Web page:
These folks are linking data from various systems. These folks don't care whether they have 100% coverage or not, they simply link what they have. If they can't link visitation information to every purchaser in the database, they don't. They work with what they have.
These folks maintain a customer database with fields like these:
- Months Since Last Purchase, Life-To-Date Purchases, Life-To-Date Items, Life-To-Date Demand/Sales, Life-To-Date Returns, Twelve-Month Purchases / Items / Demand / Sales / Returns
- Total Company
- By Physical Channel (Mail, Telephone, Internet, Retail).
- By Advertising Channel (E-Mail, Catalog, Google Paid Search, Yahoo! Paid Search, MSN Paid Search, Portal Advertising, Affiliate Marketing, Shopping Comparison Marketing, By Most Popular Blogs).
- By Merchandise Division.
- By Store Or Region
- Months Since Last E-Mail Click-Through, Total E-Mail Click-Throughs, Total E-Mail Twelve-Month Click-Throughs.
- Website Visitation Data
- Months Since Last Visit
- Number Of Life-To-Date Visits, Number Of Twelve-Month Visits.
- Average Time Spent On Site Per Visit.
- Number Of Pages Visited.
- Months Since Last Visit By Key Landing Page, Merchandise Division, Key Links.
- Months Since Last Shopping Cart Abandonment, Number Of Carts Abandoned.
- Outbound Marketing History
- Catalogs Mailed, E-Mails Mailed, Telemarketing Calls, Direct Mail Pieces.
- Self-Service Marketing Initiated By Customer
- RSS Subscriber And Items Subscribed To.
- Paid Search And Natural Search Activities.
- Visits From Key Blogs, Facebook, MySpace, Social Media.
I've worked on a few projects with data of this nature. The findings are fascinating.
- Websites are a separate channel from e-commerce. There is an information element to the website that supports other channels. There is a social element to a website that allows customers to interact with each other. There is an entertainment element to a website that causes customers to visit again. And there is an e-commerce component to the site. Customers self-segment themselves into one of these micro-channels.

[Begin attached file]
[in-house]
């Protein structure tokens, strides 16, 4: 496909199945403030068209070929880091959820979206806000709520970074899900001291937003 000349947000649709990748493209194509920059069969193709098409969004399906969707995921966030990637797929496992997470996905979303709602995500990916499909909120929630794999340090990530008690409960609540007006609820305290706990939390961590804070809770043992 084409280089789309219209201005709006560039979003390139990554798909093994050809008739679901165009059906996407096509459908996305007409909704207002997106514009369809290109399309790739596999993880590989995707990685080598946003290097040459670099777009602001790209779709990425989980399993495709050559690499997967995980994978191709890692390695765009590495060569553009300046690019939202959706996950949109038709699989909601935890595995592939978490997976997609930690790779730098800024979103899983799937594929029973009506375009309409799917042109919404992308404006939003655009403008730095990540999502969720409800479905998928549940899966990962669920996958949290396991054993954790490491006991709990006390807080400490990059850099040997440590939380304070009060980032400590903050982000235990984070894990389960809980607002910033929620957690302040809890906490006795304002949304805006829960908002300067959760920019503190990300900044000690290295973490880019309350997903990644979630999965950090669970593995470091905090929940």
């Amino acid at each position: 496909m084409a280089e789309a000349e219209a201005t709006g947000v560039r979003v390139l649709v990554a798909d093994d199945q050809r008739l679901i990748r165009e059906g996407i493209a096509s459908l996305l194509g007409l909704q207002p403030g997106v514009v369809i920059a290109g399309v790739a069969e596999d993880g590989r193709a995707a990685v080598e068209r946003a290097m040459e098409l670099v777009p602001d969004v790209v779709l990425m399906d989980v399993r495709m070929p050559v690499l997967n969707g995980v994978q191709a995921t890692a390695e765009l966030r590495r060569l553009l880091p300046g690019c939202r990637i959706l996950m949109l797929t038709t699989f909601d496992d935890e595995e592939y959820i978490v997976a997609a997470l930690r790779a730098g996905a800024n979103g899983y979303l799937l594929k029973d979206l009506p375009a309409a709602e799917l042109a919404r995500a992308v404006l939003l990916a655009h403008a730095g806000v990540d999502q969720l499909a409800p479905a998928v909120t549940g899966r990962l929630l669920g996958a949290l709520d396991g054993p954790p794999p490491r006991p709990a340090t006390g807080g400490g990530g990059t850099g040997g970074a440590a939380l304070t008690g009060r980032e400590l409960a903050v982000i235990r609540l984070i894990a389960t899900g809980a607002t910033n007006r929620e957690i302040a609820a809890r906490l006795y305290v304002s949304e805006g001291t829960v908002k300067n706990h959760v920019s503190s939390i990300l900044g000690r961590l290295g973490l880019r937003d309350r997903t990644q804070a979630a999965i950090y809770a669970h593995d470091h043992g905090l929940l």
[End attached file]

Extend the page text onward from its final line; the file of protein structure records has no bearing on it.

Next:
- E-commerce customers have unique dynamics.
- Those from paid search have a very different relationship with your brand ... unless they use another form of advertising (e-mail, catalogs) in combination with paid search.
- Once the catalog customer tries e-commerce, they become unlikely to go back to ordering over the phone.
- Once the e-commerce customer purchases in a store, they become less likely to go back to ordering via the internet. This does not mean they become unlikely to use the internet --- in fact, they become information/entertainment/social users.
- Trigger-based e-mail marketing is ideally suited for customers who last visited the website within ten days.
- You learn that you have a couple hundred important micro-channels, combinations of advertising, self-service activity, and purchase channel. You learn not to "force" customers into micro-channels --- instead, you let customers self-select themselves into a micro-channel, and work with the customer based on her natural, subsequent behavior.
- Customers evolve across micro-channels, often migrating to a "most popular" micro-channel over time.
- E-Mail click-through customer who visits website frequently and buys merchandise in-store.
- Paid search customer who does not subsequently repurchase.
- Rural customer who buys online after receiving a catalog.
- Customer who visits site after reading a blog post about merchandise, visits frequently, does not buy merchandise.
- Customer visits site after seeing portal ad, signs up for e-mail marketing.
- Customer buys in-store only.
- Customer only shops via landing pages (i.e. needs a merchandising assortment presented to her).
- Customer only shops via site search (i.e. a self-service customer who picks and chooses what she wants).
The folks I've seen do this style of marketing are producing very interesting results.